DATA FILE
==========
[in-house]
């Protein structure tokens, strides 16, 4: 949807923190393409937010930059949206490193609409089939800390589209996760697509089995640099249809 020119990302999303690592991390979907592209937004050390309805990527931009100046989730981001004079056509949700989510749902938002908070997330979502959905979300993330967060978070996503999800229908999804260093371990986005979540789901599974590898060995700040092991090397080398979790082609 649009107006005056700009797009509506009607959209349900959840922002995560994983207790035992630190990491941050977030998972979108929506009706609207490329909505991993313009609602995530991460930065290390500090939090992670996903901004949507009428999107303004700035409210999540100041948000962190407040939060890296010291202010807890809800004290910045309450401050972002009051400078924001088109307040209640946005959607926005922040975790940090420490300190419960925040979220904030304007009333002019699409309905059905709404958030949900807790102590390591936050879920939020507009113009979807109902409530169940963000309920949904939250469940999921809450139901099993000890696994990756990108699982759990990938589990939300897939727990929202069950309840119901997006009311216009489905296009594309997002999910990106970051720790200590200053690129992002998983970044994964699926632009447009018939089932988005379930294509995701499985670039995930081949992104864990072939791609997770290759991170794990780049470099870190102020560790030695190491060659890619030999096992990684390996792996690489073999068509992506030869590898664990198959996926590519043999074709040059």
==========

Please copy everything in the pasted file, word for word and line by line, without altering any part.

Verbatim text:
[in-house]
């Protein structure tokens, strides 16, 4: 949807923190393409937010930059949206490193609409089939800390589209996760697509089995640099249809 020119990302999303690592991390979907592209937004050390309805990527931009100046989730981001004079056509949700989510749902938002908070997330979502959905979300993330967060978070996503999800229908999804260093371990986005979540789901599974590898060995700040092991090397080398979790082609 649009107006005056700009797009509506009607959209349900959840922002995560994983207790035992630190990491941050977030998972979108929506009706609207490329909505991993313009609602995530991460930065290390500090939090992670996903901004949507009428999107303004700035409210999540100041948000962190407040939060890296010291202010807890809800004290910045309450401050972002009051400078924001088109307040209640946005959607926005922040975790940090420490300190419960925040979220904030304007009333002019699409309905059905709404958030949900807790102590390591936050879920939020507009113009979807109902409530169940963000309920949904939250469940999921809450139901099993000890696994990756990108699982759990990938589990939300897939727990929202069950309840119901997006009311216009489905296009594309997002999910990106970051720790200590200053690129992002998983970044994964699926632009447009018939089932988005379930294509995701499985670039995930081949992104864990072939791609997770290759991170794990780049470099870190102020560790030695190491060659890619030999096992990684390996792996690489073999068509992506030869590898664990198959996926590519043999074709040059």